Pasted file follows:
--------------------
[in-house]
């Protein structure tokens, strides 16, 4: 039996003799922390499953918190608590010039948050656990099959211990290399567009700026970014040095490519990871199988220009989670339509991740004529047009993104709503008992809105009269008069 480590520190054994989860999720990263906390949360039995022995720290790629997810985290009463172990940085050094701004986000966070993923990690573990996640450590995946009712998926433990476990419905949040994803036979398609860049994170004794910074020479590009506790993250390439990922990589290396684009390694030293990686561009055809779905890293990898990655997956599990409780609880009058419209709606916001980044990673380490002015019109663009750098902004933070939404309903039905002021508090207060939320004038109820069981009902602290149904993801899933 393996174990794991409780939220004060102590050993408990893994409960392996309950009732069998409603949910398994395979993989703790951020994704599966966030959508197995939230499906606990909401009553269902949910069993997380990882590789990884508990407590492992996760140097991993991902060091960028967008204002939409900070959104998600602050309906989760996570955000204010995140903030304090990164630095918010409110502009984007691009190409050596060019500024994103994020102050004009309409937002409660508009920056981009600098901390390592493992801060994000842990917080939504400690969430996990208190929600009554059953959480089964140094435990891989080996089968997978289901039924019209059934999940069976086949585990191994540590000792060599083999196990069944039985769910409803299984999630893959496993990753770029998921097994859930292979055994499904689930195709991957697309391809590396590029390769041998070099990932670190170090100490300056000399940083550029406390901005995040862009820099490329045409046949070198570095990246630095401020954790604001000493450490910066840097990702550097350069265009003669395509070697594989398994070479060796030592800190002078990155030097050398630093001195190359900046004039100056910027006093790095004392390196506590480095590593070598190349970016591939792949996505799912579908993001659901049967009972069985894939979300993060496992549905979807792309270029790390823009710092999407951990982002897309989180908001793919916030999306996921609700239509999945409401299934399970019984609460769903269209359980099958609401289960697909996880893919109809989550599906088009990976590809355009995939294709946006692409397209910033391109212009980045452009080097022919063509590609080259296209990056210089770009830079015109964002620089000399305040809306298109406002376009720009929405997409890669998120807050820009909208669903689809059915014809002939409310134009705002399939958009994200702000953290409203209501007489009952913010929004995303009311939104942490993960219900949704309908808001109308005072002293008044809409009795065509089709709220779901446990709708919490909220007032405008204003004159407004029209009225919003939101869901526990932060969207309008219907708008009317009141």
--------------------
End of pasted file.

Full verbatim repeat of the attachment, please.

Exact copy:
[in-house]
């Protein structure tokens, strides 16, 4: 039996003799922390499953918190608590010039948050656990099959211990290399567009700026970014040095490519990871199988220009989670339509991740004529047009993104709503008992809105009269008069 480590520190054994989860999720990263906390949360039995022995720290790629997810985290009463172990940085050094701004986000966070993923990690573990996640450590995946009712998926433990476990419905949040994803036979398609860049994170004794910074020479590009506790993250390439990922990589290396684009390694030293990686561009055809779905890293990898990655997956599990409780609880009058419209709606916001980044990673380490002015019109663009750098902004933070939404309903039905002021508090207060939320004038109820069981009902602290149904993801899933 393996174990794991409780939220004060102590050993408990893994409960392996309950009732069998409603949910398994395979993989703790951020994704599966966030959508197995939230499906606990909401009553269902949910069993997380990882590789990884508990407590492992996760140097991993991902060091960028967008204002939409900070959104998600602050309906989760996570955000204010995140903030304090990164630095918010409110502009984007691009190409050596060019500024994103994020102050004009309409937002409660508009920056981009600098901390390592493992801060994000842990917080939504400690969430996990208190929600009554059953959480089964140094435990891989080996089968997978289901039924019209059934999940069976086949585990191994540590000792060599083999196990069944039985769910409803299984999630893959496993990753770029998921097994859930292979055994499904689930195709991957697309391809590396590029390769041998070099990932670190170090100490300056000399940083550029406390901005995040862009820099490329045409046949070198570095990246630095401020954790604001000493450490910066840097990702550097350069265009003669395509070697594989398994070479060796030592800190002078990155030097050398630093001195190359900046004039100056910027006093790095004392390196506590480095590593070598190349970016591939792949996505799912579908993001659901049967009972069985894939979300993060496992549905979807792309270029790390823009710092999407951990982002897309989180908001793919916030999306996921609700239509999945409401299934399970019984609460769903269209359980099958609401289960697909996880893919109809989550599906088009990976590809355009995939294709946006692409397209910033391109212009980045452009080097022919063509590609080259296209990056210089770009830079015109964002620089000399305040809306298109406002376009720009929405997409890669998120807050820009909208669903689809059915014809002939409310134009705002399939958009994200702000953290409203209501007489009952913010929004995303009311939104942490993960219900949704309908808001109308005072002293008044809409009795065509089709709220779901446990709708919490909220007032405008204003004159407004029209009225919003939101869901526990932060969207309008219907708008009317009141």